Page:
FALL RIVER: On a mild February night, more than 20 people—16 of them youth—gathered to make a difference in the lives of some of those less fortunate served by Beacon House in Lower Sackville.
The youth—Grade 7/8 students who take Catechism at Saint Rose of Lima Church in Fall River—gathered inside the Fall River KwikWay (or Mason’s as it is known by locals) for a shopping trip of sorts. There, under the watchful eye of teacher Arlene MacAskill and two other parents, they packed their environment-friendly bags with food that is needed at the Cobequid Road food bank, which serves Wellington, Fall River, Waverley, Bedford, Sackville, and Mount Uniacke.
In the end, they would purchase $754.11 worth of food—$640 of that came from money they raised at bake sales, another $10 from a local man who stopped in for some lotto tickets, while this was taking place, while KwikWay owner Mehsen Nakad donated the remainder.
“We have tried to help different organizations during the 12 years I have been teaching,” said MacAskill on Feb. 22.
Within a 20 minute span from when Nakad gave them the thumbs up until the final item that was rang in to the cash register by Nakad and employee Jenni Dube, the kids partaking were focused, many with big smiles on their faces.
Anna Weeks had a simple reason to want to do the bake sales to purchase the food.
“It’s kind and they need donations,” said Weeks.
MacAskill said a presentation by the Executive Director from Beacon House was inspiring.
“I have lived in Fall River for 12 years now and had no idea Beacon House was as large as it is, and served as many people as it does,” she said. “Once we found that out we thought that our collective effort this year should go to them.”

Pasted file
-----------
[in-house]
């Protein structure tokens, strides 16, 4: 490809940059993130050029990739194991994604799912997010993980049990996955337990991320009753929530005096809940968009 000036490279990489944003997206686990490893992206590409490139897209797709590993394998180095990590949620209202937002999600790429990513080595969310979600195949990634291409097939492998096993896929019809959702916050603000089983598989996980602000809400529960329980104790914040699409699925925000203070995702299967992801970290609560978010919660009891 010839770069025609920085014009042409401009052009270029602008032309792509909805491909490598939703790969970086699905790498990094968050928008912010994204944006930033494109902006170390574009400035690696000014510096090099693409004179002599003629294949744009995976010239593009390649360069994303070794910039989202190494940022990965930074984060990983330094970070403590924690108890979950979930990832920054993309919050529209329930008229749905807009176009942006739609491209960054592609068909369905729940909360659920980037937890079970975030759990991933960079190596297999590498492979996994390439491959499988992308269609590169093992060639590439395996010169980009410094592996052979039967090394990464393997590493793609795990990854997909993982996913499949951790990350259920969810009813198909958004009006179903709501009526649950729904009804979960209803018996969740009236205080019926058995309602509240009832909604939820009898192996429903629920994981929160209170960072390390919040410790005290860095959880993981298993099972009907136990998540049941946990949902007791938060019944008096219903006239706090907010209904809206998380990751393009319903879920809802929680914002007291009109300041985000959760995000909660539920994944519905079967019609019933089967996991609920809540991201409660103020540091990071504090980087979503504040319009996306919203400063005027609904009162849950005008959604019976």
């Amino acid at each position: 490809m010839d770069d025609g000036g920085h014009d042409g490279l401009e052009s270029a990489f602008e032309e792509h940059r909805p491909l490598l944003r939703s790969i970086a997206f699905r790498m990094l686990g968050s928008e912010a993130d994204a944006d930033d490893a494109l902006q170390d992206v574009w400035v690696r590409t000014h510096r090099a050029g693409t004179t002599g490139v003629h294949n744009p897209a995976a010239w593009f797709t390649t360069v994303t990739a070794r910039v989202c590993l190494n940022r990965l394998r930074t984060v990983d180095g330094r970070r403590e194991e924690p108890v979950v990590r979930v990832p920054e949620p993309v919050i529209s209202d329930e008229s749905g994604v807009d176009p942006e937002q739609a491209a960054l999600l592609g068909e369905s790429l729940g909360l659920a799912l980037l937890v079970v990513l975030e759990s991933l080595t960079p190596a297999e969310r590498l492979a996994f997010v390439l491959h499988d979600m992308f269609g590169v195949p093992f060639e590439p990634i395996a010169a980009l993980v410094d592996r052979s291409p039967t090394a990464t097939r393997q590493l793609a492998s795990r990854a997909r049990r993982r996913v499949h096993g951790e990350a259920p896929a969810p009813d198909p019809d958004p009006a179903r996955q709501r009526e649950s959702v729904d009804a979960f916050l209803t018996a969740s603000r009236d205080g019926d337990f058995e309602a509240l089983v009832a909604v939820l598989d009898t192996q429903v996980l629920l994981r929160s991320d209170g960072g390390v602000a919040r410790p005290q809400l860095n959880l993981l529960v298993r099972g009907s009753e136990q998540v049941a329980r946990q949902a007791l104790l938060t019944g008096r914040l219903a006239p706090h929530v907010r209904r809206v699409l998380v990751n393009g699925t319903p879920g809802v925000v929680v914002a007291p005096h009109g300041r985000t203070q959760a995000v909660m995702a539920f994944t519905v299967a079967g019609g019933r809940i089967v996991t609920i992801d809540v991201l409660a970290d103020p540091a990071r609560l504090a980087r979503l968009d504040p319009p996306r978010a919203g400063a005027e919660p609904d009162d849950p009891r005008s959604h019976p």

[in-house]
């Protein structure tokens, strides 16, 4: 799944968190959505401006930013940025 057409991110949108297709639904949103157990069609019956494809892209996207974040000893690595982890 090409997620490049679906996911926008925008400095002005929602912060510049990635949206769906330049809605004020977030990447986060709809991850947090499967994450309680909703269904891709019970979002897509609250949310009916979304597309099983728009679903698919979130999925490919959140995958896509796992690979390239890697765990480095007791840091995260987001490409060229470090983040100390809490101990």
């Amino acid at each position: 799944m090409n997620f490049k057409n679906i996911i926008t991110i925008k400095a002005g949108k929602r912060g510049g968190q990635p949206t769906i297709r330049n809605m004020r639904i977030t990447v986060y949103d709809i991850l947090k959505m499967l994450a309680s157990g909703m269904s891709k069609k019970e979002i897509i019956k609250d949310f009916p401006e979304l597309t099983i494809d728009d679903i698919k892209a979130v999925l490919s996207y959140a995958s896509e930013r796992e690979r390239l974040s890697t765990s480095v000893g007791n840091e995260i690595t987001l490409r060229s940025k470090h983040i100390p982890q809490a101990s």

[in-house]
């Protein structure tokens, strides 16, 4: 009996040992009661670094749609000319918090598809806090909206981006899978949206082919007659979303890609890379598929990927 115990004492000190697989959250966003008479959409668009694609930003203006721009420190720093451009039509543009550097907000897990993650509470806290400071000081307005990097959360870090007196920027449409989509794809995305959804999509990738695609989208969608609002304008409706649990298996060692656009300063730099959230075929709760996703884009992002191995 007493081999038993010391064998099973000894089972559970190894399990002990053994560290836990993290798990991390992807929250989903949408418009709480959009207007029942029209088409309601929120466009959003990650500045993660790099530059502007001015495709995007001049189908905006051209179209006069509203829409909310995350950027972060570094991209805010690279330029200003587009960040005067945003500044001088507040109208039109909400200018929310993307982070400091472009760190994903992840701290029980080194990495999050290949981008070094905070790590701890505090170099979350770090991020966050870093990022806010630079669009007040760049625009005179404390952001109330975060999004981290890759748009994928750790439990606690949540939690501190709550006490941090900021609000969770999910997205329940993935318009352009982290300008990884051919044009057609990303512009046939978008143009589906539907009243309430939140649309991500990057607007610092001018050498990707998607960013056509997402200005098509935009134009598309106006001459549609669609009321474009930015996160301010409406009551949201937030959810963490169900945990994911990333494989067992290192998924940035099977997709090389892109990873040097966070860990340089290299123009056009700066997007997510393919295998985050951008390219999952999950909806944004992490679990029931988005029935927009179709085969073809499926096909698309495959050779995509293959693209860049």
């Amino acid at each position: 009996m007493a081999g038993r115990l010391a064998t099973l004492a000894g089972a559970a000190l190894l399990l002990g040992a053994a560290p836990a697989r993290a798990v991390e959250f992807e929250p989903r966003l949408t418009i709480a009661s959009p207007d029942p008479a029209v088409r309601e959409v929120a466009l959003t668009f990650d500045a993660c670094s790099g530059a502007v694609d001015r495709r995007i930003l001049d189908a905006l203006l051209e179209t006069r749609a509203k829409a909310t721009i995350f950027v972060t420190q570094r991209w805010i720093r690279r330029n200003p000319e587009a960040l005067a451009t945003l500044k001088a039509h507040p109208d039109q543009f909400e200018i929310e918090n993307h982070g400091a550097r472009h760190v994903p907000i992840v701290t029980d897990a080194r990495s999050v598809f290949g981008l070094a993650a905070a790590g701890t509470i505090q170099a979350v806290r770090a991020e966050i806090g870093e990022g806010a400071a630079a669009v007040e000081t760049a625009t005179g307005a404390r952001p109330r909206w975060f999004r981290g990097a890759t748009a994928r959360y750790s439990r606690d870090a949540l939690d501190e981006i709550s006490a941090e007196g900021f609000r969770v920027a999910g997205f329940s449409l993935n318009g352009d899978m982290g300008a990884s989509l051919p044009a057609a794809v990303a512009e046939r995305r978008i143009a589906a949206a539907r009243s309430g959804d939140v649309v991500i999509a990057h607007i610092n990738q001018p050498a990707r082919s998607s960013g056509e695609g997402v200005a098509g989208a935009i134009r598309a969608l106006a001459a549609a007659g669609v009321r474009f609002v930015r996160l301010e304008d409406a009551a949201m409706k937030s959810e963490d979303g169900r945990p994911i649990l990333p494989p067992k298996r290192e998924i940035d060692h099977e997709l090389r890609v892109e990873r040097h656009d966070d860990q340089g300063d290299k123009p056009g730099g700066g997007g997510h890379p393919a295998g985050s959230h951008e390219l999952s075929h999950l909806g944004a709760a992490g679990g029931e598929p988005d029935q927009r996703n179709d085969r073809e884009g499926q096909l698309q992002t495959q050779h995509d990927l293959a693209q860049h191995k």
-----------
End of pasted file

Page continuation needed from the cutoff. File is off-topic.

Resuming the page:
Weeks said it means a lot to her to help.
“I think they’re going to be really grateful when they get the food we purchased,” she said. “It’s going to help a lot of . people.
“I think it shows that even though we’re young, that we can make a difference.”
Lydia Ramsay said if other kids see what they’ve done, maybe it’ll get them to want to do something similar.
“It might motivate them to want to make some changes in the world, like a domino effect,” she said.
For his part, Nakad, who is also a parishioner of St. Rose of Lima, was just happy to help the kids out.
“It’s always nice to see the young kids wanting to help those who need the help, and Beacon House is the perfect spot because they do a fantastic job,” said Nakad. “They help people who need the help with food, diapers.
“It’s my pleasure to have these kids come to my store to purchase these goods for Beacon House. They’re beautiful kids from beautiful families.”
He wasn’t surprised that the children raised as much as they did from just bake sales.
“When people from this community hear about any kind of fundraising for people who need some help, the people in this community are amazing and they give from their heart,” he said.
Weeks and Ramsay were thrilled that they could do something like this right in their own small community, with Nakad stepping up to help out.
“I think it was very kind of him to let us shop here for this,” said Ramsay.
That’s a sentiment many in the group echoed as they mingled about. Now it’s the communities turn to continue showing their appreciation at Mason’s.